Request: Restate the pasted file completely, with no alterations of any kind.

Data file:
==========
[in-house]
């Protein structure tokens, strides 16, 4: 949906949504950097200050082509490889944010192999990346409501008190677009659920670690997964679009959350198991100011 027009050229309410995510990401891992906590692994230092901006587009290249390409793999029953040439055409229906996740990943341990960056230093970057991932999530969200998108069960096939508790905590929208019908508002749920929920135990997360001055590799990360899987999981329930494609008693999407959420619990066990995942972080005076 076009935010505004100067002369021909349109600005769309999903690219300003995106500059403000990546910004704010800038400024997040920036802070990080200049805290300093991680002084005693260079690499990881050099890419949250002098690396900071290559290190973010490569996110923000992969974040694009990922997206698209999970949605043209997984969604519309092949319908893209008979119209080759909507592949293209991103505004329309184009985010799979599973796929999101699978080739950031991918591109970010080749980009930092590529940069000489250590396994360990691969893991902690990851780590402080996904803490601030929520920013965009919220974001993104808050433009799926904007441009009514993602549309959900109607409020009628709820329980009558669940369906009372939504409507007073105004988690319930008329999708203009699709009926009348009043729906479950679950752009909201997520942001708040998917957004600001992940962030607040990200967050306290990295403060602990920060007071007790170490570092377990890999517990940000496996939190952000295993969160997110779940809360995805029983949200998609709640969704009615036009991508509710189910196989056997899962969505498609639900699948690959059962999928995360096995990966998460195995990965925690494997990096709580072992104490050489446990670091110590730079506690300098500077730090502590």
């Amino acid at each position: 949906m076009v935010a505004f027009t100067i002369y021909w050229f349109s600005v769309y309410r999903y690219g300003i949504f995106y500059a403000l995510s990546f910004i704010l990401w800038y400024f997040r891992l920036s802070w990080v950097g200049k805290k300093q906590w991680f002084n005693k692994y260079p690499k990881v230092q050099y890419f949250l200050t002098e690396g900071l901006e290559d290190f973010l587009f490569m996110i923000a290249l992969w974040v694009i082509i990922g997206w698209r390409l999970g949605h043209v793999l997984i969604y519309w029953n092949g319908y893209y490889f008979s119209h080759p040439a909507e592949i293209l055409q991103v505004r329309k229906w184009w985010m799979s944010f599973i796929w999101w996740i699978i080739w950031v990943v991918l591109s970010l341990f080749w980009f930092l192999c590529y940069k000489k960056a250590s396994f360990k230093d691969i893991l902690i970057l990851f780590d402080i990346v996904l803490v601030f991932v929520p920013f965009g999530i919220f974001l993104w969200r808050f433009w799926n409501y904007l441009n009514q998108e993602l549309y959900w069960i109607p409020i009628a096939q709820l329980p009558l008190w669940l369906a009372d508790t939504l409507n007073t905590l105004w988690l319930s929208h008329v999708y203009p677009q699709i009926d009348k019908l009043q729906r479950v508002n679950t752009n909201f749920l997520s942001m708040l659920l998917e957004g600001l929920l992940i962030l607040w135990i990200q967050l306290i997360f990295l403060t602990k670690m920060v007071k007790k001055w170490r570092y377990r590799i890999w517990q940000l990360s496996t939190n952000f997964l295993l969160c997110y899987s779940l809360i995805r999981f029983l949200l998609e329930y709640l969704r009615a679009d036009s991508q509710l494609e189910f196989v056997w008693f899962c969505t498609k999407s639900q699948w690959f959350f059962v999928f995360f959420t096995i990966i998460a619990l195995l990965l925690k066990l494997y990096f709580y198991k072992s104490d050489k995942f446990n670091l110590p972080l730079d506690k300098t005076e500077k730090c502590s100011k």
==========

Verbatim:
[in-house]
């Protein structure tokens, strides 16, 4: 949906949504950097200050082509490889944010192999990346409501008190677009659920670690997964679009959350198991100011 027009050229309410995510990401891992906590692994230092901006587009290249390409793999029953040439055409229906996740990943341990960056230093970057991932999530969200998108069960096939508790905590929208019908508002749920929920135990997360001055590799990360899987999981329930494609008693999407959420619990066990995942972080005076 076009935010505004100067002369021909349109600005769309999903690219300003995106500059403000990546910004704010800038400024997040920036802070990080200049805290300093991680002084005693260079690499990881050099890419949250002098690396900071290559290190973010490569996110923000992969974040694009990922997206698209999970949605043209997984969604519309092949319908893209008979119209080759909507592949293209991103505004329309184009985010799979599973796929999101699978080739950031991918591109970010080749980009930092590529940069000489250590396994360990691969893991902690990851780590402080996904803490601030929520920013965009919220974001993104808050433009799926904007441009009514993602549309959900109607409020009628709820329980009558669940369906009372939504409507007073105004988690319930008329999708203009699709009926009348009043729906479950679950752009909201997520942001708040998917957004600001992940962030607040990200967050306290990295403060602990920060007071007790170490570092377990890999517990940000496996939190952000295993969160997110779940809360995805029983949200998609709640969704009615036009991508509710189910196989056997899962969505498609639900699948690959059962999928995360096995990966998460195995990965925690494997990096709580072992104490050489446990670091110590730079506690300098500077730090502590």
């Amino acid at each position: 949906m076009v935010a505004f027009t100067i002369y021909w050229f349109s600005v769309y309410r999903y690219g300003i949504f995106y500059a403000l995510s990546f910004i704010l990401w800038y400024f997040r891992l920036s802070w990080v950097g200049k805290k300093q906590w991680f002084n005693k692994y260079p690499k990881v230092q050099y890419f949250l200050t002098e690396g900071l901006e290559d290190f973010l587009f490569m996110i923000a290249l992969w974040v694009i082509i990922g997206w698209r390409l999970g949605h043209v793999l997984i969604y519309w029953n092949g319908y893209y490889f008979s119209h080759p040439a909507e592949i293209l055409q991103v505004r329309k229906w184009w985010m799979s944010f599973i796929w999101w996740i699978i080739w950031v990943v991918l591109s970010l341990f080749w980009f930092l192999c590529y940069k000489k960056a250590s396994f360990k230093d691969i893991l902690i970057l990851f780590d402080i990346v996904l803490v601030f991932v929520p920013f965009g999530i919220f974001l993104w969200r808050f433009w799926n409501y904007l441009n009514q998108e993602l549309y959900w069960i109607p409020i009628a096939q709820l329980p009558l008190w669940l369906a009372d508790t939504l409507n007073t905590l105004w988690l319930s929208h008329v999708y203009p677009q699709i009926d009348k019908l009043q729906r479950v508002n679950t752009n909201f749920l997520s942001m708040l659920l998917e957004g600001l929920l992940i962030l607040w135990i990200q967050l306290i997360f990295l403060t602990k670690m920060v007071k007790k001055w170490r570092y377990r590799i890999w517990q940000l990360s496996t939190n952000f997964l295993l969160c997110y899987s779940l809360i995805r999981f029983l949200l998609e329930y709640l969704r009615a679009d036009s991508q509710l494609e189910f196989v056997w008693f899962c969505t498609k999407s639900q699948w690959f959350f059962v999928f995360f959420t096995i990966i998460a619990l195995l990965l925690k066990l494997y990096f709580y198991k072992s104490d050489k995942f446990n670091l110590p972080l730079d506690k300098t005076e500077k730090c502590s100011k």